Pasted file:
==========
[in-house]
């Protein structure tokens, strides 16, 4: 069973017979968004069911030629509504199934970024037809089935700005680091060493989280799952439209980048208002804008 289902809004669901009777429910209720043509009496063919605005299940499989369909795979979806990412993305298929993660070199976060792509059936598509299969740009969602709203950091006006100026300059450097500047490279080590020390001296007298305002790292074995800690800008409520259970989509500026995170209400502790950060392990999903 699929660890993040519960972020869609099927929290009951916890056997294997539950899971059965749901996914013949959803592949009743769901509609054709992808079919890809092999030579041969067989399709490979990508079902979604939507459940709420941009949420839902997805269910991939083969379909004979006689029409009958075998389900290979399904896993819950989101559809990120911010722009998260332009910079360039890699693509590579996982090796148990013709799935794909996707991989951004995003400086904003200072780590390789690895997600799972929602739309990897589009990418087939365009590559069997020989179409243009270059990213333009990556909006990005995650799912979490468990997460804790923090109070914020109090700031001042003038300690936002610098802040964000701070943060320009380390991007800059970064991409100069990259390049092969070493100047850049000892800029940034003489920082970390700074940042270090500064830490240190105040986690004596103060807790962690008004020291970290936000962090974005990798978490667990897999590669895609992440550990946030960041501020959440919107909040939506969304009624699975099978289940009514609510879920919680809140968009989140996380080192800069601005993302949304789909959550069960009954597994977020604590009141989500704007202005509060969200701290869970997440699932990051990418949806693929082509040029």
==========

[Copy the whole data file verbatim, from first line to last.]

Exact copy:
[in-house]
């Protein structure tokens, strides 16, 4: 069973017979968004069911030629509504199934970024037809089935700005680091060493989280799952439209980048208002804008 289902809004669901009777429910209720043509009496063919605005299940499989369909795979979806990412993305298929993660070199976060792509059936598509299969740009969602709203950091006006100026300059450097500047490279080590020390001296007298305002790292074995800690800008409520259970989509500026995170209400502790950060392990999903 699929660890993040519960972020869609099927929290009951916890056997294997539950899971059965749901996914013949959803592949009743769901509609054709992808079919890809092999030579041969067989399709490979990508079902979604939507459940709420941009949420839902997805269910991939083969379909004979006689029409009958075998389900290979399904896993819950989101559809990120911010722009998260332009910079360039890699693509590579996982090796148990013709799935794909996707991989951004995003400086904003200072780590390789690895997600799972929602739309990897589009990418087939365009590559069997020989179409243009270059990213333009990556909006990005995650799912979490468990997460804790923090109070914020109090700031001042003038300690936002610098802040964000701070943060320009380390991007800059970064991409100069990259390049092969070493100047850049000892800029940034003489920082970390700074940042270090500064830490240190105040986690004596103060807790962690008004020291970290936000962090974005990798978490667990897999590669895609992440550990946030960041501020959440919107909040939506969304009624699975099978289940009514609510879920919680809140968009989140996380080192800069601005993302949304789909959550069960009954597994977020604590009141989500704007202005509060969200701290869970997440699932990051990418949806693929082509040029």